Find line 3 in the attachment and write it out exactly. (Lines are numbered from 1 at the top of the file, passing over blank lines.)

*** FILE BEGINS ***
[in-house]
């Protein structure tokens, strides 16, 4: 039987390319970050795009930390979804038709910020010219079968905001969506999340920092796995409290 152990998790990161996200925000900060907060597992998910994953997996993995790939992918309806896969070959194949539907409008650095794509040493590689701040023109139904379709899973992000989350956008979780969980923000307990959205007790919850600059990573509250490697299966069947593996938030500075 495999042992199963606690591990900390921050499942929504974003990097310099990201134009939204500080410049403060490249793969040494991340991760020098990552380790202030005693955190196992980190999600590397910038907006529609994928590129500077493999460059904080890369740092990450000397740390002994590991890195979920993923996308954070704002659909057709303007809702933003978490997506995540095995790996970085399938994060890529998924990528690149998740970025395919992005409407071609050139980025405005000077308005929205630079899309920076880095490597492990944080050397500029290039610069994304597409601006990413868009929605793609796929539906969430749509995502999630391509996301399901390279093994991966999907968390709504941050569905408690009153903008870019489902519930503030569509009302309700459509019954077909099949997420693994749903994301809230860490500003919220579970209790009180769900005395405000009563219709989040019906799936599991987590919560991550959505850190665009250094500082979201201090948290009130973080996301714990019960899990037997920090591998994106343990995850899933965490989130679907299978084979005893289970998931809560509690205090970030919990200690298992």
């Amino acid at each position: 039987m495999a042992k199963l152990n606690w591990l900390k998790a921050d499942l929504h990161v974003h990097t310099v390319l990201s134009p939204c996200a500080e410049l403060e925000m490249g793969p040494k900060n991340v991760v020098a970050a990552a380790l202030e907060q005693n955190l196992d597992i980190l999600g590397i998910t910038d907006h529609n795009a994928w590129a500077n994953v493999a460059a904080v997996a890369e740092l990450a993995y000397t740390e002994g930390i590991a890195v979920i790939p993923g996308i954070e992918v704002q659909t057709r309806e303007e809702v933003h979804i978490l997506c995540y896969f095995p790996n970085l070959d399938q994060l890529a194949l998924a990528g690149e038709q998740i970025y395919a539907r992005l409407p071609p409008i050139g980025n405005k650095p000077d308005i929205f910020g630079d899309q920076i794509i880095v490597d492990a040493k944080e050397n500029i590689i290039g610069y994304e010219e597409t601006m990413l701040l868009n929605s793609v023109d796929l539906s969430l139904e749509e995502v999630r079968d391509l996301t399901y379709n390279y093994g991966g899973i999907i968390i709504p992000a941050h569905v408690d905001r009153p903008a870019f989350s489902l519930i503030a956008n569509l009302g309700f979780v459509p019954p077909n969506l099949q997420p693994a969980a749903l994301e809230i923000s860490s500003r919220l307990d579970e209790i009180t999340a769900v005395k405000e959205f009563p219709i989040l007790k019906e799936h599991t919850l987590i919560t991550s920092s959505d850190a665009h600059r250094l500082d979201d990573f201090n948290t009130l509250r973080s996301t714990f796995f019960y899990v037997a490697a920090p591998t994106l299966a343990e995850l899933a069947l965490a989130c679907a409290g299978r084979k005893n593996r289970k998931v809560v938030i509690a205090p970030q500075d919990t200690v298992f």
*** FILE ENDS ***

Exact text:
């Amino acid at each position: 039987m495999a042992k199963l152990n606690w591990l900390k998790a921050d499942l929504h990161v974003h990097t310099v390319l990201s134009p939204c996200a500080e410049l403060e925000m490249g793969p040494k900060n991340v991760v020098a970050a990552a380790l202030e907060q005693n955190l196992d597992i980190l999600g590397i998910t910038d907006h529609n795009a994928w590129a500077n994953v493999a460059a904080v997996a890369e740092l990450a993995y000397t740390e002994g930390i590991a890195v979920i790939p993923g996308i954070e992918v704002q659909t057709r309806e303007e809702v933003h979804i978490l997506c995540y896969f095995p790996n970085l070959d399938q994060l890529a194949l998924a990528g690149e038709q998740i970025y395919a539907r992005l409407p071609p409008i050139g980025n405005k650095p000077d308005i929205f910020g630079d899309q920076i794509i880095v490597d492990a040493k944080e050397n500029i590689i290039g610069y994304e010219e597409t601006m990413l701040l868009n929605s793609v023109d796929l539906s969430l139904e749509e995502v999630r079968d391509l996301t399901y379709n390279y093994g991966g899973i999907i968390i709504p992000a941050h569905v408690d905001r009153p903008a870019f989350s489902l519930i503030a956008n569509l009302g309700f979780v459509p019954p077909n969506l099949q997420p693994a969980a749903l994301e809230i923000s860490s500003r919220l307990d579970e209790i009180t999340a769900v005395k405000e959205f009563p219709i989040l007790k019906e799936h599991t919850l987590i919560t991550s920092s959505d850190a665009h600059r250094l500082d979201d990573f201090n948290t009130l509250r973080s996301t714990f796995f019960y899990v037997a490697a920090p591998t994106l299966a343990e995850l899933a069947l965490a989130c679907a409290g299978r084979k005893n593996r289970k998931v809560v938030i509690a205090p970030q500075d919990t200690v298992f």